Christina Crawford was born in Los Angeles, California, in 1939 to unmarried teens. According to her personal interview with Larry King, her father was married to another woman, and supposedly in the Navy, while her mother was unmarried. Christina Crawford was adopted from a baby broker in the state of Nevada because Joan Crawford was formally denied an adoption by social services for being an unfit candidate in California in 1940. Christina maintains that Joan Crawford did not have a positive relationship with her own mother or with her brother, which contributed to social services' conclusion, as well as her multiple divorces. Christina was one of five children adopted by Joan Crawford. Her siblings are Christopher, adopted in 1943, and twin girls, Catherine (Cathy) and Cynthia (Cindy), adopted in 1947. Another boy, also named Christopher, was adopted in 1942 but reclaimed by his birth mother.
Christina Crawford has stated that her childhood was affected by her adoptive mother's alcoholism. At age 10 Christina was sent to Chadwick School in Palos Verdes, California, where many other celebrity children were in attendance. However, her mother sent her from Chadwick to graduate from Flintridge Sacred Heart Academy in La Cañada (now the city of La Cañada Flintridge), California, and curtailed Christina's outside contact until her graduation. After graduating from Flintridge, Crawford moved from California to Pittsburgh to attend Carnegie Mellon School of Drama and then to New York City where she studied at the Neighborhood Playhouse in Manhattan. After seven years she gained a Bachelor of Arts degree from UCLA. After fourteen years as an actress, Christina returned to college, graduating Magna Cum Laude from UCLA and received her Masters degree from the Annenberg School of Communication at USC. after which she worked in corporate communications at the Los Angeles headquarters of Getty Oil Company.
Christina met Harvey Medlinsky, a director and Broadway stage manager, while while appearing in the Chicago national company of Barefoot in the Park. They were married briefly. She met her second husband, commercial producer David Koontz, while working on a car commercial.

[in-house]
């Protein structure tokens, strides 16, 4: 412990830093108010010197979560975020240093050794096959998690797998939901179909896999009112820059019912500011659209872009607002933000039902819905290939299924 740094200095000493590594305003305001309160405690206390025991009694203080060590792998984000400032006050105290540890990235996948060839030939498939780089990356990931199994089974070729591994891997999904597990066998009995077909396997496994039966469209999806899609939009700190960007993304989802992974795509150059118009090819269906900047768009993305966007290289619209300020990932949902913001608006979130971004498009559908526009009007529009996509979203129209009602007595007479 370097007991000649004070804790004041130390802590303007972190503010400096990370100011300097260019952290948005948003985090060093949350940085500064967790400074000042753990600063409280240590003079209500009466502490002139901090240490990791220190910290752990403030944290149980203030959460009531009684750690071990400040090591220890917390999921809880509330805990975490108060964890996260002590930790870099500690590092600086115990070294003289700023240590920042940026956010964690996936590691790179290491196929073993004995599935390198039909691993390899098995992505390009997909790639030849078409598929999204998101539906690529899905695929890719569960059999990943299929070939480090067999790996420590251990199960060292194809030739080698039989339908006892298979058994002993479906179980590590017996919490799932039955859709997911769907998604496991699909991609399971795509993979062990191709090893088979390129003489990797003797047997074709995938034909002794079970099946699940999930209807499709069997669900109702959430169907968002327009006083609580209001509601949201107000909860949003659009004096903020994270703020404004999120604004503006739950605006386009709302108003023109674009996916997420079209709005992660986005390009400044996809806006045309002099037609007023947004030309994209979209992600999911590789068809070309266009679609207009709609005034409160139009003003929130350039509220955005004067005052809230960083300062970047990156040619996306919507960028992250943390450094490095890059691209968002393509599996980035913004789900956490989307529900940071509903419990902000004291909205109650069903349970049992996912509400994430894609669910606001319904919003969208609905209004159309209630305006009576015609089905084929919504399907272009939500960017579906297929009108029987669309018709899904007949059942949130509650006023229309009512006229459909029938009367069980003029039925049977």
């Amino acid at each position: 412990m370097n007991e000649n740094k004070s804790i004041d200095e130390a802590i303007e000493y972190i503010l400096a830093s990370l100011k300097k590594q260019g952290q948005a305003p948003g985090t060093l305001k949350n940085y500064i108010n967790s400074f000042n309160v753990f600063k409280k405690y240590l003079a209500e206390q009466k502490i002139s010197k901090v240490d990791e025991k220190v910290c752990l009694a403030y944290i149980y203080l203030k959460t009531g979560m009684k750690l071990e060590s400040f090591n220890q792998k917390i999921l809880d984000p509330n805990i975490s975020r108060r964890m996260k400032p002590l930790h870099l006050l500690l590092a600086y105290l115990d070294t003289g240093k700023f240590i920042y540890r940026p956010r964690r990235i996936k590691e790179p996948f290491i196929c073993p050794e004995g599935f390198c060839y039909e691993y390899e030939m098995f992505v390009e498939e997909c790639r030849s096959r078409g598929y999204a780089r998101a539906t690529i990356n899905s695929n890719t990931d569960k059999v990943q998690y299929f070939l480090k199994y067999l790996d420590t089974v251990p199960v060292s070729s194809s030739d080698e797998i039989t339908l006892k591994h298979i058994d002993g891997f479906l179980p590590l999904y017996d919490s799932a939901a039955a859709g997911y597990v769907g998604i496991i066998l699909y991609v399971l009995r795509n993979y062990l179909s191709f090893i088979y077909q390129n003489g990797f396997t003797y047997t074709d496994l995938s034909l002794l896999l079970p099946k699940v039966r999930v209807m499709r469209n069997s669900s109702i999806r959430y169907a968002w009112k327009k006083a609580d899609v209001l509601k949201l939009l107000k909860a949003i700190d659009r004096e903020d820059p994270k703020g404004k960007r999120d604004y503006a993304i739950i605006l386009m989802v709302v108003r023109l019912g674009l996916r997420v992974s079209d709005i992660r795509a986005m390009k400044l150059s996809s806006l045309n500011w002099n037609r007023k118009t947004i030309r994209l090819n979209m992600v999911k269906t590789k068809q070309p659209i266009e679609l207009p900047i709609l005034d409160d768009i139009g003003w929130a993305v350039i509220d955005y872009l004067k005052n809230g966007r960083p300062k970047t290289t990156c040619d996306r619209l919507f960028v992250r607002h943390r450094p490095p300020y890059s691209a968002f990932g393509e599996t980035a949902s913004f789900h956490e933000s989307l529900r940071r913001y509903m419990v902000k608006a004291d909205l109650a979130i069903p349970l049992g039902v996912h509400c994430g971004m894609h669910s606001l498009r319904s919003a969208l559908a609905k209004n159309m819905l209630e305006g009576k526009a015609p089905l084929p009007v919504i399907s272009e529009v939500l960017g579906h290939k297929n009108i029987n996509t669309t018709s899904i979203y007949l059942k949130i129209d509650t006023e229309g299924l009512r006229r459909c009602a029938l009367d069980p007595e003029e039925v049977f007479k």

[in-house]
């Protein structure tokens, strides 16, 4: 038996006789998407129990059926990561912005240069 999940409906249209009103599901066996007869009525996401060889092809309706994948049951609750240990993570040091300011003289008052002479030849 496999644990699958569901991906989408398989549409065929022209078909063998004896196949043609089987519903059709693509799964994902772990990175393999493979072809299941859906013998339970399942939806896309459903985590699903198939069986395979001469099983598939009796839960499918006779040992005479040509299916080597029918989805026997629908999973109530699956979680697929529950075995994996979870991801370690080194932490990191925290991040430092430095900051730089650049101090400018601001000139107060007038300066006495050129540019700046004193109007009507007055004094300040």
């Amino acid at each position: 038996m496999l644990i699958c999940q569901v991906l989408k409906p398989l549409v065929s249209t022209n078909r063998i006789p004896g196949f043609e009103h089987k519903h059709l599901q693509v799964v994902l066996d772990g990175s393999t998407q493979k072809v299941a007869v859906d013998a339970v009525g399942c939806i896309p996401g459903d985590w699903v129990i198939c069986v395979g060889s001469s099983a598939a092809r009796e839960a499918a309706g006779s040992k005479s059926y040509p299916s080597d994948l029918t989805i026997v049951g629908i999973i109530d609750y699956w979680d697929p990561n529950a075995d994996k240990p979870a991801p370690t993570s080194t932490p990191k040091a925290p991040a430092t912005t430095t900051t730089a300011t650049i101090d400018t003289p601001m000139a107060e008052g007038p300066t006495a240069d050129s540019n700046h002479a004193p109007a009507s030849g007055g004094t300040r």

Crawford appeared in summer stock theatre, including a production of Splendor in the Grass. She also acted in a number of Off-Broadway productions, including In Color on Sundays (1958). She also appeared in At Chrismastime (1959) and Dark of the Moon (1959) at the Fred Miller Theater in Milwaukee, and The Moon Is Blue (1960).
In 1960, Crawford accepted a role in the film Force of Impulse, which was released in 1961. Also in 1961, Crawford appeared in a small role in Wild in the Country, a film starring Elvis Presley. That year, she made a guest appearance on Dean Miller's NBC celebrity interview program Here's Hollywood, promoting the films. In 1962, she appeared in the play The Complaisant Lover. She played five character parts in Ben Hecht's controversial play Winkelberg; that same year, she appeared on the CBS courtroom drama The Verdict is Yours. In October 1965 she appeared in Neil Simon's Barefoot in the Park, with Myrna Loy, a friend of her mother. She also had a role in Faces, a 1968 film directed by John Cassavetes and starring John Marley and Gena Rowlands.
Christina played Joan Borman Kane on the soap opera The Secret Storm in New York from 1968 until 1969. While Christina was in the hospital recovering from an emergency operation in October 1968, Joan Crawford, then over 60 years old, asked for the role of the 24-year-old character. She did this without mentioning it to her daughter, and under the guise of "holding the role" for Christina, so that the part wouldn't be recast during her absence, appearing in four episodes. Viewers increased 40% during this replacement time, and Christina, already feeling betrayed, also felt embarrassed due to her mother's seemingly intoxicated performance. Eventually let go from the series, Christina believed her mother's interference had contributed to her departure. The producers, however, claimed that the character and her storyline had simply run its course.